Predictability is the first difference between commodity virtualization and sPar’s enterprise-class virtualization. The second difference is in management. Again, commodity virtualization carves a physical server into multiple independent virtual partitions. This translates into tremendous cost savings when compared to having to maintain one server per environment. That’s the upside. The downside: each of those partitions is independently managed.

If you take a server and put 30 virtual Windows Server 2008 environments on it to accommodate 30 different departmental applications, you are going to have to manage each one independently. Things like updating security patches, physical operations for the server, upgrading to a new release, tweaks, and so on all have to be done individually to each virtual server instance. There are some independent management products that can simplify the process, but something still needs to manage all of these operating environments.

With Unisys specialty engines, supported by sPar or external integration, management of the partitions is handled through the ClearPath operating environment. You achieve the benefits of enterprise virtualization through sPar and centralized management of the environment through the specialty engine implementation. You don’t manage the Windows environment. You manage the function.

As an example, ClearPath ePortal delivers Web services and smartphone integration, and it is all managed by MCP. Functions like security patches are managed through MCP. So management is much easier and more cost-effective, because it’s centralized into an enterprise-class environment.

The third difference between commodity virtualization and enterprise virtualization? Resiliency and reliability. In a commodity environment, in many cases, a failure in one virtual partition can cause other virtual partitions to fail. That does not occur with sPar environments. sPar has the equivalent of physically separate processing environments — that is, the same as if they were running in physically separate servers. If one virtual partition goes down for some reason, it doesn’t affect any others. sPar can maintain a much higher level of availability than you would find in a commodity environment.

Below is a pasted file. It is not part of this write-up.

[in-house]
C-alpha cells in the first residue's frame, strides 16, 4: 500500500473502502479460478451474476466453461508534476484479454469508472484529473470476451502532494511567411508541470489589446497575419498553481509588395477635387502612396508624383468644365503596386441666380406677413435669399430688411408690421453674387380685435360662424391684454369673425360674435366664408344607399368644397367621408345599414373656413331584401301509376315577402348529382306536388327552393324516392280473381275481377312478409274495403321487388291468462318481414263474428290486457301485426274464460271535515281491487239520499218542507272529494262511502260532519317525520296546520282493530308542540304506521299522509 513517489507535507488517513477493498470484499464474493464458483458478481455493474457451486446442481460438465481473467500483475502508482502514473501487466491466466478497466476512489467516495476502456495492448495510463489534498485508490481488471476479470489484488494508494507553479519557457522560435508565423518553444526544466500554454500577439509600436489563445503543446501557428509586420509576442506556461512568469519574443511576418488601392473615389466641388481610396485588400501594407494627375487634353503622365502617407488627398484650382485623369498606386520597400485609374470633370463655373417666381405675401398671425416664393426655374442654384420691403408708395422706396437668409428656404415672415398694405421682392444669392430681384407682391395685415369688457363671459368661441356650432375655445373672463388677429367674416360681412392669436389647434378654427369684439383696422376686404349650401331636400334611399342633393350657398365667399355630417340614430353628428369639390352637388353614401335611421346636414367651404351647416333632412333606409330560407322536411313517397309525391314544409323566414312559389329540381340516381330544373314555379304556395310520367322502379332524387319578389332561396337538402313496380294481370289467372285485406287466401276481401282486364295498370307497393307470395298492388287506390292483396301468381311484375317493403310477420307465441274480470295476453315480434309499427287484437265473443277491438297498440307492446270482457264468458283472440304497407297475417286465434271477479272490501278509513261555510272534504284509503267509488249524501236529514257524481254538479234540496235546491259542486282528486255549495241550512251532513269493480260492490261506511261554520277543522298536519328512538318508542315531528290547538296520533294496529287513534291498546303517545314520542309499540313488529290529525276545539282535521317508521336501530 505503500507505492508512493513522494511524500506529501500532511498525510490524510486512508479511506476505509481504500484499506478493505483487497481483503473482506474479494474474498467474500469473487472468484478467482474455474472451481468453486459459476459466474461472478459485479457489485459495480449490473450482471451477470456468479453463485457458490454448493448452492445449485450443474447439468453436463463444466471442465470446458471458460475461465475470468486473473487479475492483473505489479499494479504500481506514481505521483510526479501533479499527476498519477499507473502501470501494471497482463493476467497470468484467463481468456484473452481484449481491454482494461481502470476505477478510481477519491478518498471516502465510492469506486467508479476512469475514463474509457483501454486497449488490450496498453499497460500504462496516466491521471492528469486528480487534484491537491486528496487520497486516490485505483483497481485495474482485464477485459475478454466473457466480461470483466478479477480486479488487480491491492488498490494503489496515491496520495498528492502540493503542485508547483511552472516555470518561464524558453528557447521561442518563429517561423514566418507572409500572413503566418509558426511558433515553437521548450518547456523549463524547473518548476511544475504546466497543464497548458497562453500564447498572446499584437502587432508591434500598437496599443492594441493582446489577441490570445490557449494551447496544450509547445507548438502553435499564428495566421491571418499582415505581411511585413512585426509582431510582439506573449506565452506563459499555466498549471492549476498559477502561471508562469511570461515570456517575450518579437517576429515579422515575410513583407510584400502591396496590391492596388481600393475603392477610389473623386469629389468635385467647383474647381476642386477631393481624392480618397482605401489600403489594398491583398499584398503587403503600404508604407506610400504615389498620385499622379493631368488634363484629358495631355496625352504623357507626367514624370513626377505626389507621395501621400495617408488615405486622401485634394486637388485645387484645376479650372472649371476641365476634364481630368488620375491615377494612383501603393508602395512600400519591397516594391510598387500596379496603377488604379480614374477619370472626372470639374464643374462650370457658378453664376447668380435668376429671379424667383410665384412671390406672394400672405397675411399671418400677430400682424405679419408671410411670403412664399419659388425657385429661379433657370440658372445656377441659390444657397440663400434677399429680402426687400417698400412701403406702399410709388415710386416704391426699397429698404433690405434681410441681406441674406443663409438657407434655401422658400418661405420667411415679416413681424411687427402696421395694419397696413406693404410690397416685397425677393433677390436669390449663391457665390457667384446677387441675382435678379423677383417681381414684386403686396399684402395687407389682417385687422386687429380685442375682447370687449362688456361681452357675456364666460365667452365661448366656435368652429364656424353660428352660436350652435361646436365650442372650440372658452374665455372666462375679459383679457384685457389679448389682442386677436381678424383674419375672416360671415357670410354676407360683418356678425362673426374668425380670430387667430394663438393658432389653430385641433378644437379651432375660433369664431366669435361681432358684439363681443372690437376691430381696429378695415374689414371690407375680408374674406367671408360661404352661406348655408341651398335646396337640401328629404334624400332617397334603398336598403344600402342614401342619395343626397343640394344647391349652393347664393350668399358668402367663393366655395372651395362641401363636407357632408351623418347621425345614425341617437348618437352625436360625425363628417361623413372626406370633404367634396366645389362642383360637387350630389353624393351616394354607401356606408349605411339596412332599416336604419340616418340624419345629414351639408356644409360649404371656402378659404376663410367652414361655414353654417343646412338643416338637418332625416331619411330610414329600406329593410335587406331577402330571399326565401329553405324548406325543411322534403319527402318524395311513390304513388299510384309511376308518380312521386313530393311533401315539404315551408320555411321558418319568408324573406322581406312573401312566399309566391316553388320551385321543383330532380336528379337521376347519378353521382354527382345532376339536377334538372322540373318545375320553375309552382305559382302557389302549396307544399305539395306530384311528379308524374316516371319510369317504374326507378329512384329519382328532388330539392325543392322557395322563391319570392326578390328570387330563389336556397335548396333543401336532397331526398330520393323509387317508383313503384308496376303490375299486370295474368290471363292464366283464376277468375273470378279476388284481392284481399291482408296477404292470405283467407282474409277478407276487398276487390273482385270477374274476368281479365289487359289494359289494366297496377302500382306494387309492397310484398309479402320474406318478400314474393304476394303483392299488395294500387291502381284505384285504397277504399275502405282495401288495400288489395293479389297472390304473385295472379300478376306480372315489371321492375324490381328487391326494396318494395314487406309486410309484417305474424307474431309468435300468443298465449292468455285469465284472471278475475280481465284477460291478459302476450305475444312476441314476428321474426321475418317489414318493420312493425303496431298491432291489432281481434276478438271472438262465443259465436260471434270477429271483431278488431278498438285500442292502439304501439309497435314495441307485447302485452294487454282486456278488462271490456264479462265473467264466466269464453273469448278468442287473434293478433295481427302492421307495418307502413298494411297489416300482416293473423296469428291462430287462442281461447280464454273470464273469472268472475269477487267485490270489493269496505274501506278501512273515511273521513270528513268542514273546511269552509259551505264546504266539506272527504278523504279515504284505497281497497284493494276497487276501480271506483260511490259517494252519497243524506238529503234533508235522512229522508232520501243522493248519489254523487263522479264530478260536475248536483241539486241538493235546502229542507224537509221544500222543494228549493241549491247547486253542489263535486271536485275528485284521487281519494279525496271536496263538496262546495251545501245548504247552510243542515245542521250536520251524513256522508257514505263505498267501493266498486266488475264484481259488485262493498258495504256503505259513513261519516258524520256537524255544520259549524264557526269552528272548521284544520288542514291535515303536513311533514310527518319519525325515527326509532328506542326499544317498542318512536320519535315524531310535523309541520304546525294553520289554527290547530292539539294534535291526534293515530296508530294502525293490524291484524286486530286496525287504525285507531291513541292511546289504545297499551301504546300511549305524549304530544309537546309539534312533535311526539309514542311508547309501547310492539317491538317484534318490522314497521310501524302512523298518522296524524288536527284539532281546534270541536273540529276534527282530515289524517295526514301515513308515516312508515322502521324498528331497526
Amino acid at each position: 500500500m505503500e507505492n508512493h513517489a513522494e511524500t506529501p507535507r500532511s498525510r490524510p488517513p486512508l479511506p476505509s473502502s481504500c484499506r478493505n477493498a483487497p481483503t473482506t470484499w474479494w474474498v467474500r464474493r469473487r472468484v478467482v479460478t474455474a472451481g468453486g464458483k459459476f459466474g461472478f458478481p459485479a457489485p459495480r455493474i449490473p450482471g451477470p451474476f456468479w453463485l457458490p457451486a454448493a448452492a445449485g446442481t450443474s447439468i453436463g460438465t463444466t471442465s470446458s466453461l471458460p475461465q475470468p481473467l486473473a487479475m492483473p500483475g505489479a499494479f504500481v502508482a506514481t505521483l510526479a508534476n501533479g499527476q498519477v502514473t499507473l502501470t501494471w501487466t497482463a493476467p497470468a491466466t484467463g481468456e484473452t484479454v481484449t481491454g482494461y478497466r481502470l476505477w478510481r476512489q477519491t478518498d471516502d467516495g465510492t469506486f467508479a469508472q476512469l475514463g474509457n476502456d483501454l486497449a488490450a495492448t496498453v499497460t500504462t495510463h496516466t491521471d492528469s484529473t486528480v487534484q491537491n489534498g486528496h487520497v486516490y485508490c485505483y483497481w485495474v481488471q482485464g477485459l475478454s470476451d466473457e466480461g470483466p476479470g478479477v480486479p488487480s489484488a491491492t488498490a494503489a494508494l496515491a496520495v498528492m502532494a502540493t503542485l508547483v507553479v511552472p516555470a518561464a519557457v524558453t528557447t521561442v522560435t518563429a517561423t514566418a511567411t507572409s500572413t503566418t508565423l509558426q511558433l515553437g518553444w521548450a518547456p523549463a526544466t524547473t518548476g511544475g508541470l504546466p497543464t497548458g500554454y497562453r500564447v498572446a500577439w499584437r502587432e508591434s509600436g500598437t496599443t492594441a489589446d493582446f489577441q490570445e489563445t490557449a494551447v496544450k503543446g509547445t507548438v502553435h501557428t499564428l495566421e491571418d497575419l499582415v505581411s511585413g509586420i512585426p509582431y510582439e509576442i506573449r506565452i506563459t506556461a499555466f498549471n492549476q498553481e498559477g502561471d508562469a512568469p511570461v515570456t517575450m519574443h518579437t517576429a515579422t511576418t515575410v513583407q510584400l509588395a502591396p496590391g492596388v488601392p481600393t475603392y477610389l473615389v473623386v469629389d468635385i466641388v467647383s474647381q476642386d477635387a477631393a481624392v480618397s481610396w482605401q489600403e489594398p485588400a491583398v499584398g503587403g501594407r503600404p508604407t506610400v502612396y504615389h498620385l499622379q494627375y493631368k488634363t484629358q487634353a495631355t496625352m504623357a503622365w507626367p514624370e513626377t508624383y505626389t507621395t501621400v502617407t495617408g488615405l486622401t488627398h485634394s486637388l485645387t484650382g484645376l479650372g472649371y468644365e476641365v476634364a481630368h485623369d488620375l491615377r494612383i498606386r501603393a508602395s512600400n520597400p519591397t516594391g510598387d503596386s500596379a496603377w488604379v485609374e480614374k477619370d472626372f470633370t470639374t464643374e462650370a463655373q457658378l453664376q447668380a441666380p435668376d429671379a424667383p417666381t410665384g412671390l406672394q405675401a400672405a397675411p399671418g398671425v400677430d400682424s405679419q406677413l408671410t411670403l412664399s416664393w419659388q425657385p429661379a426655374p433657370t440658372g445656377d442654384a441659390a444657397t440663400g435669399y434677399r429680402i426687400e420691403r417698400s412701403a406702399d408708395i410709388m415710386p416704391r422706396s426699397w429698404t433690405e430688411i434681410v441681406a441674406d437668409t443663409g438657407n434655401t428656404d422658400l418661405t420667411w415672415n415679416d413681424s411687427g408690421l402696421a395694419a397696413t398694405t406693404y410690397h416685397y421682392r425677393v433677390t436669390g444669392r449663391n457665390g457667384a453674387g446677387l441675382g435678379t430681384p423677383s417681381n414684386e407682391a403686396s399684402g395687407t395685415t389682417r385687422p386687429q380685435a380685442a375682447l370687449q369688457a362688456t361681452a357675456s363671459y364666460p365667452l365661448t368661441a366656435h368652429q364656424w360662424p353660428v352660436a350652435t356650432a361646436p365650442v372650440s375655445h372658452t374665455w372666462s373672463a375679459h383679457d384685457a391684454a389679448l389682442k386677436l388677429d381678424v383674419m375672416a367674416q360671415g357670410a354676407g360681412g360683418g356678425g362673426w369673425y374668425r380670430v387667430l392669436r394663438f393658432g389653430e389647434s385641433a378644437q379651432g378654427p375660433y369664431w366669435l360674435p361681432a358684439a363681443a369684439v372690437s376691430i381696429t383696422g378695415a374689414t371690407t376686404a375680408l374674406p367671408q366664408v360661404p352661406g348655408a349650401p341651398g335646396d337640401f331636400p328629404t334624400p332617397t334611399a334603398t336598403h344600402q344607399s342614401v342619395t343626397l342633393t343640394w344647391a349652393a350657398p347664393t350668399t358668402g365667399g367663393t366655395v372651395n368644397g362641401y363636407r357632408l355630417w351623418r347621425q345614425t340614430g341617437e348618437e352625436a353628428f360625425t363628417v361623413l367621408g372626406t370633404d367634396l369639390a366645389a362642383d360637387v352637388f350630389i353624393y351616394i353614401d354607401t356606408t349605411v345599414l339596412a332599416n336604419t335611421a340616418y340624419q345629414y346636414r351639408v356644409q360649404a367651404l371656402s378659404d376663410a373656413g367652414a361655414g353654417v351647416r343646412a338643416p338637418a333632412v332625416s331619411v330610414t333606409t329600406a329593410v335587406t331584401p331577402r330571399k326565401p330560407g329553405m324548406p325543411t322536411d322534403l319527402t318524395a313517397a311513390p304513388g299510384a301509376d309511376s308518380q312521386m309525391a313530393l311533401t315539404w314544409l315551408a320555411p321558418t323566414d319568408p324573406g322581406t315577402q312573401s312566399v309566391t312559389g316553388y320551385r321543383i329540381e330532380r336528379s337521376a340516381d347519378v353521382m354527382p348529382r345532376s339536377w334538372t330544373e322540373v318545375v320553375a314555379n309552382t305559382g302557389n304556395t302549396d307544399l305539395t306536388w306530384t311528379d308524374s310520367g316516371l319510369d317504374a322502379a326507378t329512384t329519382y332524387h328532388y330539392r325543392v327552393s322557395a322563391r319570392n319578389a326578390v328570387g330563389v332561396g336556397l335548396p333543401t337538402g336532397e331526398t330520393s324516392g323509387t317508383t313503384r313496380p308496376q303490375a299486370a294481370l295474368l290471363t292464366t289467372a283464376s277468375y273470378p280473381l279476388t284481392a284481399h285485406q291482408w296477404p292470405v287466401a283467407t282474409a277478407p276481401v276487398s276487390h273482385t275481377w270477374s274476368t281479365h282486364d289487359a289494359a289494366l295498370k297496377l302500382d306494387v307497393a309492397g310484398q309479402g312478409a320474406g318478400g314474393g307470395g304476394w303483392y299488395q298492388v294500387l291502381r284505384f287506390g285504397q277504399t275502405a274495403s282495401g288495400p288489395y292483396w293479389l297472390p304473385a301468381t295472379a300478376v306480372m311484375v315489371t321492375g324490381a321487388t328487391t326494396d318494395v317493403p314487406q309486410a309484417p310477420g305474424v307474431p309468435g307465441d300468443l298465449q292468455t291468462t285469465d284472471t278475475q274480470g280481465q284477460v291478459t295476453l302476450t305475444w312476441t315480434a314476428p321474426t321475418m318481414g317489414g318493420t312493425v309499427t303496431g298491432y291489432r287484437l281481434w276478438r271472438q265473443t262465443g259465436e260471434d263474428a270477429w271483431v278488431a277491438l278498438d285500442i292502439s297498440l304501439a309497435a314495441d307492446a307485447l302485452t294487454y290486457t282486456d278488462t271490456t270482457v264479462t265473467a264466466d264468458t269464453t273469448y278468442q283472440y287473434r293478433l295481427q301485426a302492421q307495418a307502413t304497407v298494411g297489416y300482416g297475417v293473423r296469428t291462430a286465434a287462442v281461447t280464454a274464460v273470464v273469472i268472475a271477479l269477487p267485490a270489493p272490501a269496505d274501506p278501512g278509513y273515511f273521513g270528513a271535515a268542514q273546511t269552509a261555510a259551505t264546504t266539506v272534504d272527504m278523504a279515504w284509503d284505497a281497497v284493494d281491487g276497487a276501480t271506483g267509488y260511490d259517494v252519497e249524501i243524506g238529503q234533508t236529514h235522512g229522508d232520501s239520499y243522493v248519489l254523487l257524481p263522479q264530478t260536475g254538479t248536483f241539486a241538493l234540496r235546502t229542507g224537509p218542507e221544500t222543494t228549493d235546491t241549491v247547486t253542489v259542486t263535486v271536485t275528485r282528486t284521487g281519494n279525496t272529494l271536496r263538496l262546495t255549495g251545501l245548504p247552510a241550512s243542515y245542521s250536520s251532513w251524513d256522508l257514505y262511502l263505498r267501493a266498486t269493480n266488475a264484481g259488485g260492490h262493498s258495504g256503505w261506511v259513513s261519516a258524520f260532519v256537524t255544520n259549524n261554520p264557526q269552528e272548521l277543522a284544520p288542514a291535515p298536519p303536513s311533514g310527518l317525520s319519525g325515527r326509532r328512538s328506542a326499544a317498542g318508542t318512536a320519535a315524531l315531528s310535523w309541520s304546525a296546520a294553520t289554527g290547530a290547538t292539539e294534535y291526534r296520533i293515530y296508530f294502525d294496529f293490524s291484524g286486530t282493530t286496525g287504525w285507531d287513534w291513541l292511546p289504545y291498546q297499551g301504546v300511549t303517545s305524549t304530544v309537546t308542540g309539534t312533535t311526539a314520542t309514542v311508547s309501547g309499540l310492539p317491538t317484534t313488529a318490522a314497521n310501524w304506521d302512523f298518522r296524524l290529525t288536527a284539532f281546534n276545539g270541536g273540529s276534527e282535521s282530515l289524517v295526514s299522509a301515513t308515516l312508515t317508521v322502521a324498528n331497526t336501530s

That said, I don’t want to my comments to be misinterpreted. There are certainly scenarios where commodity virtualization makes sense and should be used. The areas are those associated with general-purpose requirements, such as departmental applications, and other non-critical functions can often benefit from commodity virtualization as well. But if you have a mission-critical or enterprise-class function that requires the highest levels of scalability, consistency of responsiveness, and manageability, then commodity virtualization simply won’t do.

We’ll be sharing more about sPar virtualization for ClearPath systems based on Intel processors in several webinars. I encourage you to sign up and learn more about this innovation, particularly those that deal with the consumerization of IT and its impact on enterprise computing systems.

Web Services for ClearPath MCP and OS 2200 applications – ClearPath ePortal
Wednesday, Oct. 27, 2010 11 a.m. – 12 p.m. EDT

Smart Phone integration with ClearPath OS 2200 and MCP applications
Wednesday, Nov. 3, 2010 11 a.m – 12 p.m. EDT